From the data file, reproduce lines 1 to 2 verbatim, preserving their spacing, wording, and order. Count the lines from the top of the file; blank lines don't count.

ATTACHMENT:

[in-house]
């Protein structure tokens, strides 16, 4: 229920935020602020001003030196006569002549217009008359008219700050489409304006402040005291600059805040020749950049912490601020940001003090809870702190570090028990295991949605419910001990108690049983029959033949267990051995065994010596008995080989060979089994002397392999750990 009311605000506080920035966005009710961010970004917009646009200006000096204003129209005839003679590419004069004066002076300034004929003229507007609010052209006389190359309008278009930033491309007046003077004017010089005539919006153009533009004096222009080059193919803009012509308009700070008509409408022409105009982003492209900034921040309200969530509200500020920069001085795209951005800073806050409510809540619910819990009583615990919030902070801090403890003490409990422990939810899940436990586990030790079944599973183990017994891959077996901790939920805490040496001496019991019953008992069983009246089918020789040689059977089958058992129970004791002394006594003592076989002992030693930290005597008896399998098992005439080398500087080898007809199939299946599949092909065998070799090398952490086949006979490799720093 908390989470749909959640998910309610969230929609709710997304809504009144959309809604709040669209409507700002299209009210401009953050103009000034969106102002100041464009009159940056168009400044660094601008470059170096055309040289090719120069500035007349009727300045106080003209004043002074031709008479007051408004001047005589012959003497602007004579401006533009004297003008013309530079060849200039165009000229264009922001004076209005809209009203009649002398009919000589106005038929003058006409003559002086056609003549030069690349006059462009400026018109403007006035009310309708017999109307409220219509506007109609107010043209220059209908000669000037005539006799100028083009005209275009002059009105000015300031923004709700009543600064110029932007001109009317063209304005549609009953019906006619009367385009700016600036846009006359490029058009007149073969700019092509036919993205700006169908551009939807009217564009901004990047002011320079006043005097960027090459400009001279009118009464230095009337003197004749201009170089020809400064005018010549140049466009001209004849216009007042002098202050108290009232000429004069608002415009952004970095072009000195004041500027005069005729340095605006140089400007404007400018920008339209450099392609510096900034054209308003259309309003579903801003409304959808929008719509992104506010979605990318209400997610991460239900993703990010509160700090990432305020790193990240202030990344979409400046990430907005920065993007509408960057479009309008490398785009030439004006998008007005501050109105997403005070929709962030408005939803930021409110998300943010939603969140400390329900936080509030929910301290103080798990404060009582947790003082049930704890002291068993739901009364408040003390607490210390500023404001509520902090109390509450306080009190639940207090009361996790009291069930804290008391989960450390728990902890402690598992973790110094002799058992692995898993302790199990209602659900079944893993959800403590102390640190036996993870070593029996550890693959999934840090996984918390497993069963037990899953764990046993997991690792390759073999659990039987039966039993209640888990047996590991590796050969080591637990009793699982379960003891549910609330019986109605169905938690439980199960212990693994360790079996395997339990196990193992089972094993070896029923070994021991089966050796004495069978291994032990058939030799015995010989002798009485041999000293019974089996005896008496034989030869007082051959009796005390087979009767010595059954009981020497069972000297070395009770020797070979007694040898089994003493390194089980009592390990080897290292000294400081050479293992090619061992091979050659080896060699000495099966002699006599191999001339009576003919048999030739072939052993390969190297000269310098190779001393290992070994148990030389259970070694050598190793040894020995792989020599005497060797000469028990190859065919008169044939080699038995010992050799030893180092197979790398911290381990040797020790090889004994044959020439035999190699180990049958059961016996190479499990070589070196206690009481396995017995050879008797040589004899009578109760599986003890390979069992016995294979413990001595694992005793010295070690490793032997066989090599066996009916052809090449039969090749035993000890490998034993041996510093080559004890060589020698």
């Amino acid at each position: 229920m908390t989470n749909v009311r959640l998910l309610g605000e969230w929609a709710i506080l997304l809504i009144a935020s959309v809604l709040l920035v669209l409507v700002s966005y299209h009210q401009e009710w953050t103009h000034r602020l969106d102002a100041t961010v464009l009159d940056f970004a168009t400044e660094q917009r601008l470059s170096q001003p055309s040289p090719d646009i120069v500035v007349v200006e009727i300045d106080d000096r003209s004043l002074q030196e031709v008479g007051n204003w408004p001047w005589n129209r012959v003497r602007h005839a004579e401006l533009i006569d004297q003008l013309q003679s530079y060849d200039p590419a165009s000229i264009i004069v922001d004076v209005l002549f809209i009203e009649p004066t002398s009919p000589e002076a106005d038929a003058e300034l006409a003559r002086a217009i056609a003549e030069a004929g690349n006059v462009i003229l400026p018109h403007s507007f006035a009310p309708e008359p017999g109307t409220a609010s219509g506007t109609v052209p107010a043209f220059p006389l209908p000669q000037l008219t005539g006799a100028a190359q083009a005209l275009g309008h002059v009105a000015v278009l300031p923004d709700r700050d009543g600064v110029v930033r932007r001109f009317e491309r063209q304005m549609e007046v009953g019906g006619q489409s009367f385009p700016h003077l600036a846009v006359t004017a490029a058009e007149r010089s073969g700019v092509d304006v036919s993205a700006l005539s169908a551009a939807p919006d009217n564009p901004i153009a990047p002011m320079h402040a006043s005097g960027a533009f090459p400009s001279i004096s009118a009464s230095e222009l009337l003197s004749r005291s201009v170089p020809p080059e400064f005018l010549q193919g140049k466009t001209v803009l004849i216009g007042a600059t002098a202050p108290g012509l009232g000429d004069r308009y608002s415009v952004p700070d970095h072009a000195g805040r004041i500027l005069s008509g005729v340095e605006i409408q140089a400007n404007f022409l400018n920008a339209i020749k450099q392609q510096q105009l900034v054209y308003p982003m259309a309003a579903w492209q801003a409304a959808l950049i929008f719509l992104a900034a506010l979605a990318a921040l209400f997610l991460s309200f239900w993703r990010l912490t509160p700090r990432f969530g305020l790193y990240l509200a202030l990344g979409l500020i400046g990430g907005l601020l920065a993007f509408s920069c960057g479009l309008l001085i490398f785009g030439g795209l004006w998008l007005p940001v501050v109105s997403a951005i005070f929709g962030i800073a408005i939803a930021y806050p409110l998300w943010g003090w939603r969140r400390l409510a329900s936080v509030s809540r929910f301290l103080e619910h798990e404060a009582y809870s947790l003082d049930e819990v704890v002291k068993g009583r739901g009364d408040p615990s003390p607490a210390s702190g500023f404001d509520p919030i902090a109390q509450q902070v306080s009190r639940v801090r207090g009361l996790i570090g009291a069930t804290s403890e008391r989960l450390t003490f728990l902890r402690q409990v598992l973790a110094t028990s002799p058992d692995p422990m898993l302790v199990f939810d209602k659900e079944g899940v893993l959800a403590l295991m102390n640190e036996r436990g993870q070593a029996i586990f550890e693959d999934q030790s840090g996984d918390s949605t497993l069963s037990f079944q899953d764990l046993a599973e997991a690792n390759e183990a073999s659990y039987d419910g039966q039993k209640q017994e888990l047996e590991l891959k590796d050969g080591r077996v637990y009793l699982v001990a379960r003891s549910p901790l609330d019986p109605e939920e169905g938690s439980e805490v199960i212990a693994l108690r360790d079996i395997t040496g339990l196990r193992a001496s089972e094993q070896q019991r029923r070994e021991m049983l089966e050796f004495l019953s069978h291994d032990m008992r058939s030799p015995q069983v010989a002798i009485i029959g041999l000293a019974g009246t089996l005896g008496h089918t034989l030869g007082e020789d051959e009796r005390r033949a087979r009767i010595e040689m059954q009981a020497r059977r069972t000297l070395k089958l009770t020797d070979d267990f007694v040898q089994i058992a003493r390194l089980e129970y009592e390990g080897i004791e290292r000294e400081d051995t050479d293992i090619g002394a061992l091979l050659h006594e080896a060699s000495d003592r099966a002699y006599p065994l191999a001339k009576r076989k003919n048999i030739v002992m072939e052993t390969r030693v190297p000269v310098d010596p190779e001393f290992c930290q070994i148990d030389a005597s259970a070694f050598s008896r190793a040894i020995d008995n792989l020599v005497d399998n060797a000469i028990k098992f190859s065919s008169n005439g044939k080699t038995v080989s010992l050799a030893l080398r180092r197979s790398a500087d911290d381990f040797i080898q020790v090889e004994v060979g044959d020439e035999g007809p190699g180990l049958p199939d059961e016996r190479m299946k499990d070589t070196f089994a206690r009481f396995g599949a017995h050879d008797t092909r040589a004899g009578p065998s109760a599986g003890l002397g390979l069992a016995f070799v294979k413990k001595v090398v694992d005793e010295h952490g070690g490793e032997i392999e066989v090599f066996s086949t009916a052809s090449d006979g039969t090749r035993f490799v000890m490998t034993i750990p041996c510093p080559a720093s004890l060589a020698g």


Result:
[in-house]
């Protein structure tokens, strides 16, 4: 229920935020602020001003030196006569002549217009008359008219700050489409304006402040005291600059805040020749950049912490601020940001003090809870702190570090028990295991949605419910001990108690049983029959033949267990051995065994010596008995080989060979089994002397392999750990 009311605000506080920035966005009710961010970004917009646009200006000096204003129209005839003679590419004069004066002076300034004929003229507007609010052209006389190359309008278009930033491309007046003077004017010089005539919006153009533009004096222009080059193919803009012509308009700070008509409408022409105009982003492209900034921040309200969530509200500020920069001085795209951005800073806050409510809540619910819990009583615990919030902070801090403890003490409990422990939810899940436990586990030790079944599973183990017994891959077996901790939920805490040496001496019991019953008992069983009246089918020789040689059977089958058992129970004791002394006594003592076989002992030693930290005597008896399998098992005439080398500087080898007809199939299946599949092909065998070799090398952490086949006979490799720093 908390989470749909959640998910309610969230929609709710997304809504009144959309809604709040669209409507700002299209009210401009953050103009000034969106102002100041464009009159940056168009400044660094601008470059170096055309040289090719120069500035007349009727300045106080003209004043002074031709008479007051408004001047005589012959003497602007004579401006533009004297003008013309530079060849200039165009000229264009922001004076209005809209009203009649002398009919000589106005038929003058006409003559002086056609003549030069690349006059462009400026018109403007006035009310309708017999109307409220219509506007109609107010043209220059209908000669000037005539006799100028083009005209275009002059009105000015300031923004709700009543600064110029932007001109009317063209304005549609009953019906006619009367385009700016600036846009006359490029058009007149073969700019092509036919993205700006169908551009939807009217564009901004990047002011320079006043005097960027090459400009001279009118009464230095009337003197004749201009170089020809400064005018010549140049466009001209004849216009007042002098202050108290009232000429004069608002415009952004970095072009000195004041500027005069005729340095605006140089400007404007400018920008339209450099392609510096900034054209308003259309309003579903801003409304959808929008719509992104506010979605990318209400997610991460239900993703990010509160700090990432305020790193990240202030990344979409400046990430907005920065993007509408960057479009309008490398785009030439004006998008007005501050109105997403005070929709962030408005939803930021409110998300943010939603969140400390329900936080509030929910301290103080798990404060009582947790003082049930704890002291068993739901009364408040003390607490210390500023404001509520902090109390509450306080009190639940207090009361996790009291069930804290008391989960450390728990902890402690598992973790110094002799058992692995898993302790199990209602659900079944893993959800403590102390640190036996993870070593029996550890693959999934840090996984918390497993069963037990899953764990046993997991690792390759073999659990039987039966039993209640888990047996590991590796050969080591637990009793699982379960003891549910609330019986109605169905938690439980199960212990693994360790079996395997339990196990193992089972094993070896029923070994021991089966050796004495069978291994032990058939030799015995010989002798009485041999000293019974089996005896008496034989030869007082051959009796005390087979009767010595059954009981020497069972000297070395009770020797070979007694040898089994003493390194089980009592390990080897290292000294400081050479293992090619061992091979050659080896060699000495099966002699006599191999001339009576003919048999030739072939052993390969190297000269310098190779001393290992070994148990030389259970070694050598190793040894020995792989020599005497060797000469028990190859065919008169044939080699038995010992050799030893180092197979790398911290381990040797020790090889004994044959020439035999190699180990049958059961016996190479499990070589070196206690009481396995017995050879008797040589004899009578109760599986003890390979069992016995294979413990001595694992005793010295070690490793032997066989090599066996009916052809090449039969090749035993000890490998034993041996510093080559004890060589020698």